BISMARCK — North Dakota lawmakers are making another push to prohibit discrimination based on sexual orientation with a pair of scaled-back proposals meant to be more palatable to the Republican-controlled Legislature.

Rep. Mary Johnson, R-Fargo, introduced a bipartisan bill banning discrimination based on sexual orientation in housing, employment and public accommodations or services. State law already includes protections for race, sex, religion, national origin and other factors.

Johnson said the bill mirrors legislation that failed two years ago with one exception: It doesn't cover gender identity. She said the proposal represents a compromise that may have a better chance of passing the Legislature, but it's generating pushback from LGBT advocates who argue against excluding transgender people.

House lawmakers easily defeated an anti-discrimination bill in 2017, which was the fourth time such a proposal failed in the previous decade, with one opponent arguing state law couldn't "differentiate" whether somebody was gay. Republican Gov. Doug Burgum supported that legislation.

"I hated to exclude gender identity, but I'm hoping for the best with this bill," Johnson said Wednesday, Jan. 16.

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The bill includes exemptions allowing religious organizations to establish hiring criteria for employees and volunteers in religious positions, but Christopher Dodson, the executive director of the North Dakota Catholic Conference, said exemptions in past legislation "went backwards in what we currently have in the law."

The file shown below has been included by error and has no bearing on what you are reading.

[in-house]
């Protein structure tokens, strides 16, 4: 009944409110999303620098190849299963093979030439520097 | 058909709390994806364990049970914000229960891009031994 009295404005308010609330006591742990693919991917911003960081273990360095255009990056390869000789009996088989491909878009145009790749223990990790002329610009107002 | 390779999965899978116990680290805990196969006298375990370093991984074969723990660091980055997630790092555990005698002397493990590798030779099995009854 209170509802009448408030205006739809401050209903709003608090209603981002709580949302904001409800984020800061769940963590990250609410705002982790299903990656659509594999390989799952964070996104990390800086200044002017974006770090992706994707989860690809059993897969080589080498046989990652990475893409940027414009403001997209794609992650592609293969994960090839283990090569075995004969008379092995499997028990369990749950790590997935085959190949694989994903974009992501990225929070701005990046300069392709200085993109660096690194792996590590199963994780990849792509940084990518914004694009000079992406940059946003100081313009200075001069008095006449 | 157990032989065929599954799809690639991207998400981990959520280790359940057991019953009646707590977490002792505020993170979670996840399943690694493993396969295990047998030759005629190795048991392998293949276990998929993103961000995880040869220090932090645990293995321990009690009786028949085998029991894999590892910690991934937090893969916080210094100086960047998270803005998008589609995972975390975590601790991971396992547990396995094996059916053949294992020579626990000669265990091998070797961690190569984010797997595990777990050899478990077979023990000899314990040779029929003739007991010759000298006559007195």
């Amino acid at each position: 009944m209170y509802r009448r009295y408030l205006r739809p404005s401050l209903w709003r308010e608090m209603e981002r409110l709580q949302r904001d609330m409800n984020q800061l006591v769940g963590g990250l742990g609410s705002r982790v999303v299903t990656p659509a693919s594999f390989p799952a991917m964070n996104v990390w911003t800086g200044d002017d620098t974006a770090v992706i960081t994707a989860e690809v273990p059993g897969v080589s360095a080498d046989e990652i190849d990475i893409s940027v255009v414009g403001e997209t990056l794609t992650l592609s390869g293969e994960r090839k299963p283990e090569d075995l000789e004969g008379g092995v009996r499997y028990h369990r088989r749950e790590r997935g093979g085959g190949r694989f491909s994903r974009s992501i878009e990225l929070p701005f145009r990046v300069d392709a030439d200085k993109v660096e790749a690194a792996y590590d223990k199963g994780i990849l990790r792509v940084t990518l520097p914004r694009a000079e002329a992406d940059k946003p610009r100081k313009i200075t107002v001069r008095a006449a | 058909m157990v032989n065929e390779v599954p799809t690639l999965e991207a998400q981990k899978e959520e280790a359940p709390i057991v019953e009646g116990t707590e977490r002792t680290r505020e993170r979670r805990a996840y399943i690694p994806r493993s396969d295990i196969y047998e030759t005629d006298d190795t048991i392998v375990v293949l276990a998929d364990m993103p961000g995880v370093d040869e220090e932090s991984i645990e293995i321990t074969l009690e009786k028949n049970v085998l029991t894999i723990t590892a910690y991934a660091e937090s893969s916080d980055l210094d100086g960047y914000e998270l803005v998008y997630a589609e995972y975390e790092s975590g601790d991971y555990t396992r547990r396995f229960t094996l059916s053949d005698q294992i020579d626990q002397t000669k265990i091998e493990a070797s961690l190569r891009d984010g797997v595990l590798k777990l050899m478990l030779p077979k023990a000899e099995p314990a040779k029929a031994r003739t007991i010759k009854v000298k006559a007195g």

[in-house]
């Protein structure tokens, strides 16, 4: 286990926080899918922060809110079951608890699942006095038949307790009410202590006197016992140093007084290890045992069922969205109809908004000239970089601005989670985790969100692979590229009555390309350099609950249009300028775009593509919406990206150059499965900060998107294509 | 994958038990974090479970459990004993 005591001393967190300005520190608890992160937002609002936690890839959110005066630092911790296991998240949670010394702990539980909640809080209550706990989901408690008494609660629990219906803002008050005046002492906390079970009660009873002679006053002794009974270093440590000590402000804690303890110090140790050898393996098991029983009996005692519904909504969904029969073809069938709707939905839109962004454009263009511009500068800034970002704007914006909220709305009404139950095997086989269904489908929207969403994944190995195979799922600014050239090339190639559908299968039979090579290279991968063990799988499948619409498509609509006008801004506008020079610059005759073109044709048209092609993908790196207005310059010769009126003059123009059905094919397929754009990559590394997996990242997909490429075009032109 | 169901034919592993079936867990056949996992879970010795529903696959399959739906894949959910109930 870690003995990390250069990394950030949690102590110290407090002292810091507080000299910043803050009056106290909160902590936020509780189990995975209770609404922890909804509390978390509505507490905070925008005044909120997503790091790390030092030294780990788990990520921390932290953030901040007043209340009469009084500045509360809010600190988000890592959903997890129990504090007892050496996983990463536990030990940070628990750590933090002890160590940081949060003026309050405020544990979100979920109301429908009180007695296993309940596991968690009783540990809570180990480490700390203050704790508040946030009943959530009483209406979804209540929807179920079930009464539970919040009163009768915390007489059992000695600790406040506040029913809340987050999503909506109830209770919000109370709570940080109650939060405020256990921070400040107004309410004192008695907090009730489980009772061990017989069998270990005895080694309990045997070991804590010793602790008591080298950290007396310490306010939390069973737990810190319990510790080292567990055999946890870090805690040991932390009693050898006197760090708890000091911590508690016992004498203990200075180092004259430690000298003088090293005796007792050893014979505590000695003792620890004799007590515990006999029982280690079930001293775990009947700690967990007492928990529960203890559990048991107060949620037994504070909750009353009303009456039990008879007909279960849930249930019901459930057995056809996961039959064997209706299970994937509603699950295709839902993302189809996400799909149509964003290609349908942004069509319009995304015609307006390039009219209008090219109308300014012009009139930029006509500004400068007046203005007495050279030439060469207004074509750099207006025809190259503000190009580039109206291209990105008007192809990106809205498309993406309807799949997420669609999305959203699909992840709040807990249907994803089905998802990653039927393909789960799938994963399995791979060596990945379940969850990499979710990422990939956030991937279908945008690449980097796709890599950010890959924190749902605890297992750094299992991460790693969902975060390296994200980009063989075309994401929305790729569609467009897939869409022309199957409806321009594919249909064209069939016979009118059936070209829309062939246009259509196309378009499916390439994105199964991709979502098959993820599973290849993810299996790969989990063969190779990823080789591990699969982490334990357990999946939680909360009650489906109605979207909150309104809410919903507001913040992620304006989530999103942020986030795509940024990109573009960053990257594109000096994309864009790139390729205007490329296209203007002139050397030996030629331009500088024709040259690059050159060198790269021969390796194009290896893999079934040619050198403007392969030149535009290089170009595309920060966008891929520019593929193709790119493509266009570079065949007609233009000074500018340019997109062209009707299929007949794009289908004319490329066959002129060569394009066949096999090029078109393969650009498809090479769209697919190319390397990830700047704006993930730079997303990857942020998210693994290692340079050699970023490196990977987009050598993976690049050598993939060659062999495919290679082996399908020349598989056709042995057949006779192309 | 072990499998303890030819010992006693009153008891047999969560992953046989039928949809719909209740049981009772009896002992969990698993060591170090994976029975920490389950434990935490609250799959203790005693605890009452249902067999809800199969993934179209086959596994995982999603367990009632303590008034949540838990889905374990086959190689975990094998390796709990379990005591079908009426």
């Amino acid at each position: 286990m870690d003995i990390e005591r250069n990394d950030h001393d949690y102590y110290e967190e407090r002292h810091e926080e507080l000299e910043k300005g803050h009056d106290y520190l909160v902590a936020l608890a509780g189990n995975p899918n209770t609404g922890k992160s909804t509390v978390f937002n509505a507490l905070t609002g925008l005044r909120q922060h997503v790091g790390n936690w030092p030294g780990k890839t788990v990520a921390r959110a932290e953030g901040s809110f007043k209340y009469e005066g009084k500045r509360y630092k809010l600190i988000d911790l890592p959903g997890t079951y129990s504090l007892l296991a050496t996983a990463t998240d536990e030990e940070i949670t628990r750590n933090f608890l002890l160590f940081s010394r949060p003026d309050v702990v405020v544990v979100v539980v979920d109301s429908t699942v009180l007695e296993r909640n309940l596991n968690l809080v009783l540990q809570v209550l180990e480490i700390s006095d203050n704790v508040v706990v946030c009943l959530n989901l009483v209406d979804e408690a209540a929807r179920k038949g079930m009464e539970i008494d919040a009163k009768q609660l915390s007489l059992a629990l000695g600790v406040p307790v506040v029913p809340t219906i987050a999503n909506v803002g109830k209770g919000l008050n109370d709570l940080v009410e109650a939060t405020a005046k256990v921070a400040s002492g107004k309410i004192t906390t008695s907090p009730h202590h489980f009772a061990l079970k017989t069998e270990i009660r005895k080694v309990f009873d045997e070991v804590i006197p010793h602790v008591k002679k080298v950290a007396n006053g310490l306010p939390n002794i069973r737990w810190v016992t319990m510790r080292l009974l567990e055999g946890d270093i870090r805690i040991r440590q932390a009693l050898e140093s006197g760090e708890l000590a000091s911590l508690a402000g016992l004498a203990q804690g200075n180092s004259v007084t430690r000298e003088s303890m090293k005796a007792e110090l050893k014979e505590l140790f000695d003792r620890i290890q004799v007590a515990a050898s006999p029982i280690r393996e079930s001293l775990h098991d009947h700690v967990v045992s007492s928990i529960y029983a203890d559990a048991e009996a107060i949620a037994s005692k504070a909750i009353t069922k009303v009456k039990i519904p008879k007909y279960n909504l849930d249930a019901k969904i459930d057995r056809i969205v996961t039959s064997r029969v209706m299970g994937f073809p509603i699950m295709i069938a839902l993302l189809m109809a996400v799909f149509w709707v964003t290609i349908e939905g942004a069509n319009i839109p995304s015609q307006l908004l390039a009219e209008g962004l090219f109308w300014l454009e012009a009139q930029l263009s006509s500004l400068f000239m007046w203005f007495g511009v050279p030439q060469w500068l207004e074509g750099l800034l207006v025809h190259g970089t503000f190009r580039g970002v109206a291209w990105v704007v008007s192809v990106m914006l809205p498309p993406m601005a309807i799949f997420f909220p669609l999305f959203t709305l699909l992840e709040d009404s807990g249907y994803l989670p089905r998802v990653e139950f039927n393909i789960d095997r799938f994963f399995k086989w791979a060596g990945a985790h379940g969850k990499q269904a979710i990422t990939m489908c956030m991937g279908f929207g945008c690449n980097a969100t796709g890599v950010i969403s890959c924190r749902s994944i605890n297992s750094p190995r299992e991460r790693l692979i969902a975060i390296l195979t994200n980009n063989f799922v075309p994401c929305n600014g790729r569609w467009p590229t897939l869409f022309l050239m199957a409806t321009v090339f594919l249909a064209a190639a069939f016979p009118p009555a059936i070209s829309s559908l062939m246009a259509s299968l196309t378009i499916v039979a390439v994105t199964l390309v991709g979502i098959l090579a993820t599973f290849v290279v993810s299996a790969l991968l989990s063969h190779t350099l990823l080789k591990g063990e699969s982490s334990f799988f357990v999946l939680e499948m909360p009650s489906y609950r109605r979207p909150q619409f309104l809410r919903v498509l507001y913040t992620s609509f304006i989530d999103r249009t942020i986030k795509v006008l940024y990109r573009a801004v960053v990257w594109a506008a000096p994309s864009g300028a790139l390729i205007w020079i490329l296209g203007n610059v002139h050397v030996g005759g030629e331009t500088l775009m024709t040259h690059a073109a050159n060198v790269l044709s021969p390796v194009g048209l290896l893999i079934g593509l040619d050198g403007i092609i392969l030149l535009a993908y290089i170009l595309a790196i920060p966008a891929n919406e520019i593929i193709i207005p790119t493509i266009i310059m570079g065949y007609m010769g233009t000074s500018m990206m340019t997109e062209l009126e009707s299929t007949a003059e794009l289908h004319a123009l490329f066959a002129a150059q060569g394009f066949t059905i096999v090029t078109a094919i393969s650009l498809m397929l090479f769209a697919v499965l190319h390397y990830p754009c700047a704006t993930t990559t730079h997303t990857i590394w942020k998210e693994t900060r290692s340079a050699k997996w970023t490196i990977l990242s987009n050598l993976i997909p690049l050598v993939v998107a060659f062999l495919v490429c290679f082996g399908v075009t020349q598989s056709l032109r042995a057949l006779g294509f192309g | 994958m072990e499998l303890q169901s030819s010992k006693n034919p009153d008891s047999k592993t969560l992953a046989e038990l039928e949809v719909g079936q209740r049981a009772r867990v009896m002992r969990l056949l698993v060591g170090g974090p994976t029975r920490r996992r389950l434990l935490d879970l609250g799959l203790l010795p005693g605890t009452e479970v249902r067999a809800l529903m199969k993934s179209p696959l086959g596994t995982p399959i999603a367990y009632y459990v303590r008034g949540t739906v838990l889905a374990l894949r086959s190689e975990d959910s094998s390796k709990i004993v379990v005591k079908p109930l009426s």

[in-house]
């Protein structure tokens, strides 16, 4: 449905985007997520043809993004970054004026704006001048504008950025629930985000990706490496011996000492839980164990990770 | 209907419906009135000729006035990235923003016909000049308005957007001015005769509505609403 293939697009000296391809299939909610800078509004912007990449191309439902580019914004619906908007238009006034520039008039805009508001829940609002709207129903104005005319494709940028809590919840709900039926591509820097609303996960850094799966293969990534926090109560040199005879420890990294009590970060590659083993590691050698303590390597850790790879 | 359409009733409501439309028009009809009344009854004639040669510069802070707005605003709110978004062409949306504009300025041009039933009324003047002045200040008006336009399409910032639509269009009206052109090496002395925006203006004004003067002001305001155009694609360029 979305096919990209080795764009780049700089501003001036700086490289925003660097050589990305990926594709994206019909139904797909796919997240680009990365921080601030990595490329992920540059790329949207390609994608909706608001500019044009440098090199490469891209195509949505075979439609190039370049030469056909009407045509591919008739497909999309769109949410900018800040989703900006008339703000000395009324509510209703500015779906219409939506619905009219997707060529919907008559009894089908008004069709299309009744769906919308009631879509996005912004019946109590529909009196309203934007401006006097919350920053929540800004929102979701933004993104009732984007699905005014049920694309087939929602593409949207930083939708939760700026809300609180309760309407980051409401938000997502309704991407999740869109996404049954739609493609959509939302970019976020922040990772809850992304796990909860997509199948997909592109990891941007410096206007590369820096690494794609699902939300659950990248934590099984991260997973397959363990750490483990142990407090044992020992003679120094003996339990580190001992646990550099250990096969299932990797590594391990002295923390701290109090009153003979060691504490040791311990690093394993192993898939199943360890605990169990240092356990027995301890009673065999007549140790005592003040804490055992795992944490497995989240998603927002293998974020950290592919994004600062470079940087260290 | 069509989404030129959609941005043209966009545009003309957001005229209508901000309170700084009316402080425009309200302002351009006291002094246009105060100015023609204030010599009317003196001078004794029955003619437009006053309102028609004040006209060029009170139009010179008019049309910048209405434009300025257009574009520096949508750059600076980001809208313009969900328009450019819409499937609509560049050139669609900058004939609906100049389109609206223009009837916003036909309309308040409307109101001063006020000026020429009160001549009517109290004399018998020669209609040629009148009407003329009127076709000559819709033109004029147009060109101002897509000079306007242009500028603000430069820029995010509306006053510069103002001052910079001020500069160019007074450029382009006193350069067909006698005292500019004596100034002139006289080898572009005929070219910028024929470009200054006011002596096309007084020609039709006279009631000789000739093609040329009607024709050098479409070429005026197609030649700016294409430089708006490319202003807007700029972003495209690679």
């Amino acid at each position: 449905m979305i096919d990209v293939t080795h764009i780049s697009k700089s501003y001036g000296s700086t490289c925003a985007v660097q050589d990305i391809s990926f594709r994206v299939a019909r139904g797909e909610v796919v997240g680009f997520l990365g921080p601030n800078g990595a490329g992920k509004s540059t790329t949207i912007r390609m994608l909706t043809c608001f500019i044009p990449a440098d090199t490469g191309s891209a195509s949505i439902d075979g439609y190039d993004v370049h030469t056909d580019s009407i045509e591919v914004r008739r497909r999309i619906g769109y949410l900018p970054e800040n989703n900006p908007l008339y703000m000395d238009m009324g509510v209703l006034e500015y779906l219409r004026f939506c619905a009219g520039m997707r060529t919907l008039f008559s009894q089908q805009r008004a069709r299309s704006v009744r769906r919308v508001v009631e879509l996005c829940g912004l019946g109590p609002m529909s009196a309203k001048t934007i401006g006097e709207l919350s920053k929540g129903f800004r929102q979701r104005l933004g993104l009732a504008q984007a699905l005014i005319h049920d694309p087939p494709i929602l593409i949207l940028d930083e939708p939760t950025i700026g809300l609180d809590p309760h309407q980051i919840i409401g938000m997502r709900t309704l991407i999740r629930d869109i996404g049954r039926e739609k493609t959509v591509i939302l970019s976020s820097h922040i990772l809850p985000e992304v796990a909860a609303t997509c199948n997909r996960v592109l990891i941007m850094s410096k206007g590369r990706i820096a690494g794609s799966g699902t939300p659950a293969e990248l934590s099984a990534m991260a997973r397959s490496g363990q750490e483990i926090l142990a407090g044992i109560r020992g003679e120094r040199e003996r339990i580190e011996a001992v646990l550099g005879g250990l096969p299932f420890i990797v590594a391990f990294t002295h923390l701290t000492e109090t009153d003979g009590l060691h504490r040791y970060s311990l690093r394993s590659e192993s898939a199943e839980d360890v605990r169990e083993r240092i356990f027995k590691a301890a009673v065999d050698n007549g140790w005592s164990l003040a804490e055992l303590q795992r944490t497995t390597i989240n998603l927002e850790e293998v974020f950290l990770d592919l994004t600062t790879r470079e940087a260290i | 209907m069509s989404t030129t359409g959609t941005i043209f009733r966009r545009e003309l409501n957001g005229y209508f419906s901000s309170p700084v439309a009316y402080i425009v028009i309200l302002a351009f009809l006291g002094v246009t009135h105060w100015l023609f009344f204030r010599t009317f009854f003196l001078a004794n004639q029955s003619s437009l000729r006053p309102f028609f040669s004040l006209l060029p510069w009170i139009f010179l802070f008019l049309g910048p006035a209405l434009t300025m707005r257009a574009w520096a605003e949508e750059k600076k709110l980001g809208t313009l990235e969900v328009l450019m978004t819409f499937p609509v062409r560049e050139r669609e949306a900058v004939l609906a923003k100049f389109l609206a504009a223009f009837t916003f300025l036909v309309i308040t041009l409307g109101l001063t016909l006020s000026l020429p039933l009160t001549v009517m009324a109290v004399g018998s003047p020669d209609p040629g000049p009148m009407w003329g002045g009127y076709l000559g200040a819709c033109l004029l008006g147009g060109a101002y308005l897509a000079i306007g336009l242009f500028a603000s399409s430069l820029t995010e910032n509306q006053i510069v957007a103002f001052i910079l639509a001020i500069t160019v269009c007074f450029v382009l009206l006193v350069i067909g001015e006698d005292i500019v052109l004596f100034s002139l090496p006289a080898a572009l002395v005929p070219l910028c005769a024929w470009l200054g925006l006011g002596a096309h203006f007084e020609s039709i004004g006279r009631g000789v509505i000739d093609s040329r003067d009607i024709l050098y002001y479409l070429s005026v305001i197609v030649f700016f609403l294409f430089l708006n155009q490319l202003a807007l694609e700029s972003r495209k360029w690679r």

As of the end of 2016, 20 states and the District of Columbia banned discrimination based on sexual orientation and gender identity in employment, housing and public accommodations, according to the American Civil Liberties Union.

Johnson disputed any arguments that LGBT discrimination isn't a problem in North Dakota because she has "firsthand knowledge" of someone being fired over their homosexuality.

"That sort of injustice spurs me to action," she said. "When a state fails to act to protect the rights of a minority group that's being oppressed, I believe that is state-sanctioned discrimination."

But the North Dakota Human Rights Coalition won't support Johnson's bill over the gender identity exclusion, the group's Legislative Coordinator Elizabeth Loos said. She said transgender people are "vulnerable" and have higher rates of suicide and depression.

"We believe that all people deserve those protections," Loos said. "I think Mary Johnson and the other legislators who sponsored the bill are well-intentioned, but it's not acceptable to exclude transgender people."

House Minority Leader Josh Boschee, D-Fargo, the state's first openly gay legislator, said he favors a brewing Senate proposal that would be "fully inclusive of the LGBT community" but would focus only on housing and employment. Sen. JoNell Bakke, D-Grand Forks, expected to introduce her bill soon.

Boschee said Bakke's bill should alleviate "any concerns people have previously testified against in terms of restrooms, public accommodations such as baking a cake." The U.S. Supreme Court last year sided with a Colorado baker who cited his religious beliefs in refusing to make a wedding cake for a same-sex couple, but justices said the outcome of similar cases "must await further elaboration in the courts."